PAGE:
Over time I became not just a better bartender,I became a better Redwood bartender. There is a lot of value in mentorship and in-house personal training. Reciprocity is everything: if a mentee gets to receive a personalised training, the mentor gets to train a bartender perfectly tailor made for the establishment. In an industry with a high staff turn-over rate, it can seem like a risky bet or waste of time to invest in a training program for bartenders. However direct mentorship is incredibly important to new bartenders, and should be a priority if the bartending community truly is a community.
The brands' entry into the further education sector
In the recent years, brands have played a pivotal role in providing education for bartenders. Bar tours and benders are gradually being replaced by workshops and seminars. Whether it’s through competitions, masterclasses or educational trips, more and more brands now focus on the educational path in order to position themselves in the premium bar market. The idea is simple: brands finance educational events where bartenders are invited to learn more about their craft, foster a sense of community on one hand and create an allegiance to their brand on the other hand.
Making educational opportunities accessible to the newcomers
The educational value in those events is undeniable and brands contribute massively to the industry in this way, which we are all very grateful for. However they also need to see a financial return on their investment - which is fair play - and will often invite high value bartenders who are already quite advanced in their careers, have an existing connection to the brand, or have a strong network. In order to provide more educational opportunities to developing bartenders, both brands and bars need to look at what can be gained from these events. Who benefits more from a workshop - the established bar manager, or the new colleague who doesn’t have as much previous experience on the topic? There is a lot to gain in fostering relationships with experienced bartenders, but there is also a lot to gain in developing connections with the upcoming generation.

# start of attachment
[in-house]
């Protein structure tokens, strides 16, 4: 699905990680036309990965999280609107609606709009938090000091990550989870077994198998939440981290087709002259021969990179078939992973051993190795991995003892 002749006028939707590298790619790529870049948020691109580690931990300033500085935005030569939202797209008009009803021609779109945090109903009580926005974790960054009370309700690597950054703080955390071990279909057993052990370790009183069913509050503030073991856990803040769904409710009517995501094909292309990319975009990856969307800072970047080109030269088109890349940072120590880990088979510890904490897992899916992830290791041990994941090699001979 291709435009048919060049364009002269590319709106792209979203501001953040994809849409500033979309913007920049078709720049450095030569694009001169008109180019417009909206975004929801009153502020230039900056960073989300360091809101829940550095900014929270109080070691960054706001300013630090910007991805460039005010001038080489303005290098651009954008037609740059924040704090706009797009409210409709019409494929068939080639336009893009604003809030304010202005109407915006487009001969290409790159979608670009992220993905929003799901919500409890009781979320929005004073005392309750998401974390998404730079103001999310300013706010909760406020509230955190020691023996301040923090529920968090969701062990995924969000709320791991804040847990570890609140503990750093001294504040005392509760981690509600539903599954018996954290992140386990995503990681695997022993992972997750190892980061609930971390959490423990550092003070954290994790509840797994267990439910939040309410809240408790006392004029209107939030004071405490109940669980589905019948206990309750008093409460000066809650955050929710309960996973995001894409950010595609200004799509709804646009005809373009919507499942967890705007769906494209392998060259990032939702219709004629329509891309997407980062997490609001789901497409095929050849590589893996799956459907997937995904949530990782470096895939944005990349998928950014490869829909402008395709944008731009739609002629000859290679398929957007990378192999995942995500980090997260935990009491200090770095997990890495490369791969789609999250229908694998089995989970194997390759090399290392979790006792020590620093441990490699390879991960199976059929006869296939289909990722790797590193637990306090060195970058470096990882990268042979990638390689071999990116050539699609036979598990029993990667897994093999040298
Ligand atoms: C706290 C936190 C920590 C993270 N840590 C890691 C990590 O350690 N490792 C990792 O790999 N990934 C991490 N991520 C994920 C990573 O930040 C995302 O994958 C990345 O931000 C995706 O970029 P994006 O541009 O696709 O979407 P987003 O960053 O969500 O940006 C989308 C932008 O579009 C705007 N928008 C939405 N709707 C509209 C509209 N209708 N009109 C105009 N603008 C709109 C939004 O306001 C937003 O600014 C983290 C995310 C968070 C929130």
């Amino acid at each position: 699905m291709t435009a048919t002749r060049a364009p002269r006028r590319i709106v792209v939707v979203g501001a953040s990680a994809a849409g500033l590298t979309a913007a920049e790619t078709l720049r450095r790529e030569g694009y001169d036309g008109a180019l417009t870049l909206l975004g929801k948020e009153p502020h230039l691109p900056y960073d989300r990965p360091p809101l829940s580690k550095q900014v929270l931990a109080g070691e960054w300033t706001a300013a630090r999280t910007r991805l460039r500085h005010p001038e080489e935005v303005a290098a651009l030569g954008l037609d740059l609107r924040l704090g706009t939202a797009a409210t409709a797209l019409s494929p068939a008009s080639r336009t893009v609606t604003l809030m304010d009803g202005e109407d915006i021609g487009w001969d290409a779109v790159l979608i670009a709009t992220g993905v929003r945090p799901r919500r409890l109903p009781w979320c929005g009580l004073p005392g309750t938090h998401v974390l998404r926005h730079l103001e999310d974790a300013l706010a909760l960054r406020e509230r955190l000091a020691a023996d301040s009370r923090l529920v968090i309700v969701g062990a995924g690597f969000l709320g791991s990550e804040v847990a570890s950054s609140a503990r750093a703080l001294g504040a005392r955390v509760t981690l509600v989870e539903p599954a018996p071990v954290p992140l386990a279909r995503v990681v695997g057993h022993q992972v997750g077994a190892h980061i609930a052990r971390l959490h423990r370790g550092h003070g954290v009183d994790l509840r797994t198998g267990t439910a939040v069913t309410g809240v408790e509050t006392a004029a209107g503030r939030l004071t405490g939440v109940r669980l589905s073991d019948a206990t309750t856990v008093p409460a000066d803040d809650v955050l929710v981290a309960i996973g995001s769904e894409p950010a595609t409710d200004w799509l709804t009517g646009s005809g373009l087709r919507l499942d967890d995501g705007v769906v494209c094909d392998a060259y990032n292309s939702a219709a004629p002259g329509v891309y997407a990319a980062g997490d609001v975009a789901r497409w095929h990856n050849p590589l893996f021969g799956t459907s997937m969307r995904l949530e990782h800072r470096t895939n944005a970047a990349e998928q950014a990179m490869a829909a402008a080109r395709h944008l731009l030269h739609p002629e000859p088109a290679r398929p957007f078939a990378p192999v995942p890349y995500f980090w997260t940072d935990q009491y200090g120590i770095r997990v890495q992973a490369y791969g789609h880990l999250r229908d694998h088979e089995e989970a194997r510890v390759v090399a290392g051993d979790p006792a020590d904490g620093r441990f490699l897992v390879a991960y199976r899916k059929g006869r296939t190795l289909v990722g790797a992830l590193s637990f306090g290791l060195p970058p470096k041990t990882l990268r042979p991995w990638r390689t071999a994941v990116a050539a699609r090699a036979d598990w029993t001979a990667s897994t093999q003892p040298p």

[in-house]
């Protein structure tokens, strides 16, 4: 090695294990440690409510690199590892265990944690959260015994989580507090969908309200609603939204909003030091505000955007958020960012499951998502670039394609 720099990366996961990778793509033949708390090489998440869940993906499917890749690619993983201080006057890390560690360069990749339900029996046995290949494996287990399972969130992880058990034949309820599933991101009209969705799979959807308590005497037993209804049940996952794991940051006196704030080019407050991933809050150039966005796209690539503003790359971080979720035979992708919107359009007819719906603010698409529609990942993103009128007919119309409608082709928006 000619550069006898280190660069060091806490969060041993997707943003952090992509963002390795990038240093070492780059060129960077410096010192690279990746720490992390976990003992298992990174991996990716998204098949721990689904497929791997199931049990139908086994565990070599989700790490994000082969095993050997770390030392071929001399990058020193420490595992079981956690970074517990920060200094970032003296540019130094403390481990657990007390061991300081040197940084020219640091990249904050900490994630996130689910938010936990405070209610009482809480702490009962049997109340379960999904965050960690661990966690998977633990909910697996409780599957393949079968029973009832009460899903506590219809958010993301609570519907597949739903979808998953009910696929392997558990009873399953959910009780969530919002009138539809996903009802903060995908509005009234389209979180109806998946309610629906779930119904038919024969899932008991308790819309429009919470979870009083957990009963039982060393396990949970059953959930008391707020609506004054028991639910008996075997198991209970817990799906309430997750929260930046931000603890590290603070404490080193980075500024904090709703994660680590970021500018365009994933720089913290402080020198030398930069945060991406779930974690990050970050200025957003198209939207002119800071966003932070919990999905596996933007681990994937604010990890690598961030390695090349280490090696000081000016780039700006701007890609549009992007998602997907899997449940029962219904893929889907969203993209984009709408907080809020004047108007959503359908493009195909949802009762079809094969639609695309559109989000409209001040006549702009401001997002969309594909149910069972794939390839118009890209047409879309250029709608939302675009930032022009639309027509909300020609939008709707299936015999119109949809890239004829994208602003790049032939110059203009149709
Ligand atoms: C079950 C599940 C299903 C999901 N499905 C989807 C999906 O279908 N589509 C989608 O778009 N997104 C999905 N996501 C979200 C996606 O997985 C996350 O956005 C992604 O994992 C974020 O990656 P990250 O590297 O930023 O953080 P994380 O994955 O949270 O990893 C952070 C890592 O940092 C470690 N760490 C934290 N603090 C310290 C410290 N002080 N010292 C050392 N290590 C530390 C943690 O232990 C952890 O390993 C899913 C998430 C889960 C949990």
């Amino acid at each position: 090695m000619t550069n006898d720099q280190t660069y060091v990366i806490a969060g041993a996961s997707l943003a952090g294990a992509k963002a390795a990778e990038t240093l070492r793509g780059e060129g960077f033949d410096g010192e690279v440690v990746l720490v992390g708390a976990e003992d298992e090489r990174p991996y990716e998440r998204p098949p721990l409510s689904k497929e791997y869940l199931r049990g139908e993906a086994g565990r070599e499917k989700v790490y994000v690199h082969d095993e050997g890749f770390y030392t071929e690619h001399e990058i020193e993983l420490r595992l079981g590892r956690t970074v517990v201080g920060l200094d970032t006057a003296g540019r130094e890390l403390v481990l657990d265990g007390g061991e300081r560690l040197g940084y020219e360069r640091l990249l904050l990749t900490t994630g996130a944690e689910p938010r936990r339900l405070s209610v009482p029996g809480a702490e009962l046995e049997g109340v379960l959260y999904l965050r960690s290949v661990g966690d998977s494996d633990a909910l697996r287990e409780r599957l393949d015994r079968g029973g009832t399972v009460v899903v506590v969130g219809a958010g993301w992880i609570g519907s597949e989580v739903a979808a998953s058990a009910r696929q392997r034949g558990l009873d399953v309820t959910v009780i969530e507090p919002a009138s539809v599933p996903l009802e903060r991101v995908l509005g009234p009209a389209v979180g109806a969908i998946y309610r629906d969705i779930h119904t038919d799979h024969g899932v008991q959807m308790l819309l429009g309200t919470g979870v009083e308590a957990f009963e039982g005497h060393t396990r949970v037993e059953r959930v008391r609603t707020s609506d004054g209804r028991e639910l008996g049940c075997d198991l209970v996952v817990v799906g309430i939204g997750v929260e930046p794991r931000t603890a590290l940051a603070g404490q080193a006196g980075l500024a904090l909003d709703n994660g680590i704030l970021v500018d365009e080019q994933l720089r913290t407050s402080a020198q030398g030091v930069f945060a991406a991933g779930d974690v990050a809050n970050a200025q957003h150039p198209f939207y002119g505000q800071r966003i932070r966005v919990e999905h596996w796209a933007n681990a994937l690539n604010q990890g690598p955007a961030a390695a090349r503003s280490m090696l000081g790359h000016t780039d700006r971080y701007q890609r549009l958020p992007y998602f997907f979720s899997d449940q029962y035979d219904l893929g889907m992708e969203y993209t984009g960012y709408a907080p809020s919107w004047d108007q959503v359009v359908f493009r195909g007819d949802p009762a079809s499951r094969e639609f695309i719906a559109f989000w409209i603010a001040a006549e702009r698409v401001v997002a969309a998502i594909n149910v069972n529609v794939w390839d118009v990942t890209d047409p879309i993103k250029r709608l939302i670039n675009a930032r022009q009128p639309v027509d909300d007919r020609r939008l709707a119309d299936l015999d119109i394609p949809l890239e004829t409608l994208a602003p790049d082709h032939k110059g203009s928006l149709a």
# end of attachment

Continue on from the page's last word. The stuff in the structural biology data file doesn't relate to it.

Little structure, much community
I would argue that the benefit of a lack of structured and unified education in our industry is that it reinforces a sense of community. We have all been through the trenches of learning the craft, and educating ourselves. Education often starts with one individual sharing an idea, one innovator gifting their concept, and leads to people unifying around that spark and creating a big crowd of like-minded people, a community. Social media has become a valuable tool in this sense.It has become a huge hub for inspiration and creativity where a lot of knowledge is made available for free.
I do worry, however, that the bartending community tends to be divided based on experience and popularity. This doesn’t happen consciously but rather because young bartenders do not get the same kind of exposure and opportunities to get a seat at the table. It is logical process but it highlights all the more the importance of guidance from the older generation. There is plenty of space for everyone in our community, let’s turn our focus from exclusivity to inclusivity.
What tools do young bartenders have to educate themselves?
The educational journey of bartenders is a complex one - just like any path to growth and self improvement it is a very personal one that still exists within a wider community. In a time where information has never been so easy to access, it can be daunting to face this task alone. With a never ending array of learning material - whether online or offline - it is sometimes tough to know where to look.
The academic world benefits from peer reviewing, and trustworthy sources of information, which is something that is missing in our industry. It can be difficult for new bartenders to know which information sources are reliable. Which is why it is also important to go back to the roots and look for the guidance of more experienced peers. There is no better source of knowledge than role models who see the moral value in taking time out of their busy lives to set the curious young bartender, the future top mixologist, on the right path and help them navigate their way through the industry.